Read This Instead of That: History Edition

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Y’all know that I’m obsessed with history, right? I gobble up history in print and audio like a Rachel who hasn’t eaten chocolate in a week and is suddenly transported to a Ghirardelli store.

Not surprisingly, I keep track of the new histories coming out each month, and for a while now, I’ve been very disappointed. You might have seen me ranting on The Twitters in the following way:





Now, PLEASE, don’t take this as a call for censorship. I’m for ALL the books- write anything you want, publish anything you want, read anything you want. All I’m saying is that topics like the ones I just listed are so very done. As in, that steak is more char than meat, it’s so done.

These are important topics, but unless someone recently uncovered a cache of hidden Lincoln letters or artifacts from Napoleon’s time gallivanting around Europe and the Middle East, I’m thinking that these books are simply new interpretations or perspectives on a well-discussed theme. That’s all nice and everything, but then the book becomes more about the writer’s interpretative gymnastics than new or interesting information.

One of my professors- a Shakespeare scholar- once called for a moratorium on people writing about Shakespeare. He said, let’s all just take ten years and step back and then maybe when we start writing about him again, there’ll be some fresh ideas. Apparently, no one has listened to him…yet.

So I’ve put together a list of alternative histories to read if you just can’t believe that, for instance, the millionth book about D-Day just hit store shelves. Because, you know, there were other things happening around the world other than wars and American presidents doing things.


highamInstead of another Winston Churchill biography, read Dark Lady: Winston Churchill’s Mother and Her World by Charles Higham

American-born Jennie Jerome was one feisty lady, doing her feminist, freethinking thing while advocating for Irish independence and having affairs with younger men, as well as the Prince of Wales (the future King Edward VII). Her marriage to Lord Randolph Churchill boosted her into the British aristocracy, and the rest, as they say, is history.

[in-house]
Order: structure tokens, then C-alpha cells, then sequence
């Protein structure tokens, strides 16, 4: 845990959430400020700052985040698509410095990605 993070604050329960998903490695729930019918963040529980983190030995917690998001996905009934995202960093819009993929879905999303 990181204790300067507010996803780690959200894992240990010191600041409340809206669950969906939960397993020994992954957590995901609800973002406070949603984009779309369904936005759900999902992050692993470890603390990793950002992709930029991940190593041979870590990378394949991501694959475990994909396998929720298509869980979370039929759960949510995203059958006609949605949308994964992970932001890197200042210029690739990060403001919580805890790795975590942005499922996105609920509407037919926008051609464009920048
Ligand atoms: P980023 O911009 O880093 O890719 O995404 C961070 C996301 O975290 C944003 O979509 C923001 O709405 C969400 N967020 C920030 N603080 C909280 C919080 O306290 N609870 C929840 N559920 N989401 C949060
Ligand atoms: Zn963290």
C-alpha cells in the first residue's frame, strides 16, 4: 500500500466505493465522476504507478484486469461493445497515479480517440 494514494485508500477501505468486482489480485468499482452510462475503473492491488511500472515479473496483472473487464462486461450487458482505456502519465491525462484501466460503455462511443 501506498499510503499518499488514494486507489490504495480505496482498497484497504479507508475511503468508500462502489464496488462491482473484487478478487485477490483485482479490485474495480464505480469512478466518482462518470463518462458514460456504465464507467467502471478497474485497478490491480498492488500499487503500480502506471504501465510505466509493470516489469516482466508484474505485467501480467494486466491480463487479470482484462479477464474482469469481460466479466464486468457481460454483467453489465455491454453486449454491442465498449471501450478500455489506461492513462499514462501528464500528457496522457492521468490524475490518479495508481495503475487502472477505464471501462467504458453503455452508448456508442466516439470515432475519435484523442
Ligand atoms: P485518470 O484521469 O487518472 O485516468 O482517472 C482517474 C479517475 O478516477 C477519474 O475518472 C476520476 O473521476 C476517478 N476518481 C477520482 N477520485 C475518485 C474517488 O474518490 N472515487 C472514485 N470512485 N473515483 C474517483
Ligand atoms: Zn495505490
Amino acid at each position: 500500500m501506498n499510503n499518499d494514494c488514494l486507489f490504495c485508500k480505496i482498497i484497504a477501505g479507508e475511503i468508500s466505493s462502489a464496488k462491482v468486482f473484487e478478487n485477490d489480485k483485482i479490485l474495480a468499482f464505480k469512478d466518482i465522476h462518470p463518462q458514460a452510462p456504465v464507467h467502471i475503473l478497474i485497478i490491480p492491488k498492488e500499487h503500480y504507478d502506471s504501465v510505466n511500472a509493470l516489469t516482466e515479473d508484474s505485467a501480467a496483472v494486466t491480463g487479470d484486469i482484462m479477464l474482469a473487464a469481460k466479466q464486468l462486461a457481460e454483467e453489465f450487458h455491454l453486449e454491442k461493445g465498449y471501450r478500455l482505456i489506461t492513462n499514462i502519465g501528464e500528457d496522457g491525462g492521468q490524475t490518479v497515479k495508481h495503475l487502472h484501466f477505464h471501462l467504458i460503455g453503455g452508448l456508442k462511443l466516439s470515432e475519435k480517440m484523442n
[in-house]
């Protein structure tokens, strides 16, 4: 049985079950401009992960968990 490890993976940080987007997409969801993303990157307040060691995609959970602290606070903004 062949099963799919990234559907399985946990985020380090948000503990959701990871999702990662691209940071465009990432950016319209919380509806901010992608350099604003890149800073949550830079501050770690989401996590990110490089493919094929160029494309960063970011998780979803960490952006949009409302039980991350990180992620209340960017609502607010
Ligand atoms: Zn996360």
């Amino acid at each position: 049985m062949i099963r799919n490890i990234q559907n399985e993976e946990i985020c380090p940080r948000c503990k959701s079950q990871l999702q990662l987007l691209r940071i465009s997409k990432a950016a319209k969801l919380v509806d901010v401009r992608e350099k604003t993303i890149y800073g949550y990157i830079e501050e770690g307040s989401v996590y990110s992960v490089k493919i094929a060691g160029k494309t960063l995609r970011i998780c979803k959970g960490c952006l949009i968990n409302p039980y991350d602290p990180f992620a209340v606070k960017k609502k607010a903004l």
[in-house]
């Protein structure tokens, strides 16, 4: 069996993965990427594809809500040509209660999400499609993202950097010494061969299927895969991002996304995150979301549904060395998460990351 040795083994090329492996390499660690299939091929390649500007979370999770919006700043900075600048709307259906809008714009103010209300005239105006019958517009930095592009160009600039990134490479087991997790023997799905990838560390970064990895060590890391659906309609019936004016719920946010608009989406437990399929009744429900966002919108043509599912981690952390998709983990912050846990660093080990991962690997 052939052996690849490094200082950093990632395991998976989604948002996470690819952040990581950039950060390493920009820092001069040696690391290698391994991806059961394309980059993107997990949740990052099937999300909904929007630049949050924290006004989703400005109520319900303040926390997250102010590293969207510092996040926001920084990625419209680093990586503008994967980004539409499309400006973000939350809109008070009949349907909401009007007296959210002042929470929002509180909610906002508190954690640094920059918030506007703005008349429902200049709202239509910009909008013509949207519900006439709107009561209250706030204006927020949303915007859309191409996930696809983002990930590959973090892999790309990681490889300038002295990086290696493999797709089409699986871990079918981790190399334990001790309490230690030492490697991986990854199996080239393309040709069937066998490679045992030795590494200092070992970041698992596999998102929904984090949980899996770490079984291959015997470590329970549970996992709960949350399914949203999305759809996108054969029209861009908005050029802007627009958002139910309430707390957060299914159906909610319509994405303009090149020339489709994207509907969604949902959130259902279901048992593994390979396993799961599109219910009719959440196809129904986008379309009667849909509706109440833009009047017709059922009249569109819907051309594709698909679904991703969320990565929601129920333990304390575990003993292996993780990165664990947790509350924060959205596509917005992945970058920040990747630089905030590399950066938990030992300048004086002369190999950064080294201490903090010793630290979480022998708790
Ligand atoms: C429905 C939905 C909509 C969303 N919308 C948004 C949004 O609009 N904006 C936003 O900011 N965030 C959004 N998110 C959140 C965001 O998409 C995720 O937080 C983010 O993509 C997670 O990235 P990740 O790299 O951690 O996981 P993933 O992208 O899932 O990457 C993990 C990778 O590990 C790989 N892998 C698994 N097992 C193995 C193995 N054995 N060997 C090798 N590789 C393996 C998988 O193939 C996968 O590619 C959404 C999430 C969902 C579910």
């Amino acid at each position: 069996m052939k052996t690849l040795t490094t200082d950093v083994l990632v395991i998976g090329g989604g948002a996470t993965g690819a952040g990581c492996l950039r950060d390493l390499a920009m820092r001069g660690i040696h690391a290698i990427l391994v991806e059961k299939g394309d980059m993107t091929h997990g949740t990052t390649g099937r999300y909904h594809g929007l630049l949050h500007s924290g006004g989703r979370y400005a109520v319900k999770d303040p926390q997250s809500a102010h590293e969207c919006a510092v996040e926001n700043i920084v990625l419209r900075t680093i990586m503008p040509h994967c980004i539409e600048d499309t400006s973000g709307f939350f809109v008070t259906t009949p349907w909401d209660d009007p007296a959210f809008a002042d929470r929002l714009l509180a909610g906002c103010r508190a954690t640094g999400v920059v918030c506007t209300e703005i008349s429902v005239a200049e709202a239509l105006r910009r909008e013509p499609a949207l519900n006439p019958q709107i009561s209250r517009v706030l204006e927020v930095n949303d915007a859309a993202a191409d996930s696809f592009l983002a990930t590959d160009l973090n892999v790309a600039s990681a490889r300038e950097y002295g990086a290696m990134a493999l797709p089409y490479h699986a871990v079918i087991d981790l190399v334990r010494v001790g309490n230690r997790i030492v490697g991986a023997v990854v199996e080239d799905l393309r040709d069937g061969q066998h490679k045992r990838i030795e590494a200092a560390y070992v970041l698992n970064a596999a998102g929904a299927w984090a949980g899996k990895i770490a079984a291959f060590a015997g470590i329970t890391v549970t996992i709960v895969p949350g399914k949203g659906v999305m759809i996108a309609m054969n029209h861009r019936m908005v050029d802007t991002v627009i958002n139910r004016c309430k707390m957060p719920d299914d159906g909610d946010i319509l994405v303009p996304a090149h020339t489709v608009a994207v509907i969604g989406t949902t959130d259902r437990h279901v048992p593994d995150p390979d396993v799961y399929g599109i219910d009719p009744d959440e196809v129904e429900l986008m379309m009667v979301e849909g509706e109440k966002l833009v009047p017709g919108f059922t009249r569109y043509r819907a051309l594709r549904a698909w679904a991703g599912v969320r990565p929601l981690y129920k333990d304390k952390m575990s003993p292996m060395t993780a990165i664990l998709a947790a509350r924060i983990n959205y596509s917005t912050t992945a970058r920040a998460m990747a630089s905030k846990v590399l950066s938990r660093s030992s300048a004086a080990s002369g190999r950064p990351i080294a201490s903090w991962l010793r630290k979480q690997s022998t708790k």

bradleyInstead of another book about Theodore Roosevelt’s administration, read The Imperial Cruise: A Secret History of Empire and War by James Bradley

I listened to this as an audiobook a few years ago, and it expanded my understanding of the U.S.’s growing imperialist presence around the world at the turn of the 20th century. Here, Bradley focuses on the 1905 U.S. diplomatic mission to Hawaii, Japan, the Philippines, China, and Korea, which Roosevelt thought would promote America’s interests in the Pacific. Instead, it bred tensions and hostilities that lasted well into the 20th century.



gatesInstead of another history of the American Civil War, read The Classic Slave Narratives, ed. by Henry Louis Gates

I, for one, am fascinated by Civil War history- mostly the social, political, and economic issues involved, and not so much the blood and guts and killing part of it. BUT. I haven’t heard of many new discoveries re: the Civil War, so let’s read a little more broadly, shall we? Here, Gates brings together important texts like The Life of Olaudah Equiano (1749), Narrative of the Life of Frederick Douglass, and Harriet Jacobs’s Incident in the Life of a Slave Girl. Many of these texts have only recently been included in American lit anthologies, and should be read by everyone.



huntInstead of another general history of World War II, read On Hitler’s Mountain: Overcoming the Legacy of a Nazi Childhood by Irmgard A. Hunt

I have to hand it to my mom on this one- she recommended On Hitler’s Mountain to me several years ago, and it’s one of the best memoirs of life in Nazi Germany that I’ve read. Hunt doesn’t try to excuse or explain what happened in Germany, but demonstrates how families like hers (in mountain villages and other remote areas) were never sure what was actually happening in the major cities. And yet, Hitler had a house on the mountain right near where her family lived, and when Germany was falling apart at the end of the war, Hunt and her family, like many others, were left to survive as best they could under Allied attack.


lynnInstead of another book about the Battle of Waterloo, read Women, Armies, and Warfare in Early Modern Europe by John A. Lynn II

If you think that between 1500 and 1815, all men went off to fight wars and all women stayed home to knit, think again. Not only did a number of women assume male disguises to participate in battles, but many also accompanied male soldiers to serve as laundresses, cooks, nurses, and prostitutes. Lynn offers us a different and interesting perspective on military conflict by acknowledging the ways in which women participated in a number of different roles.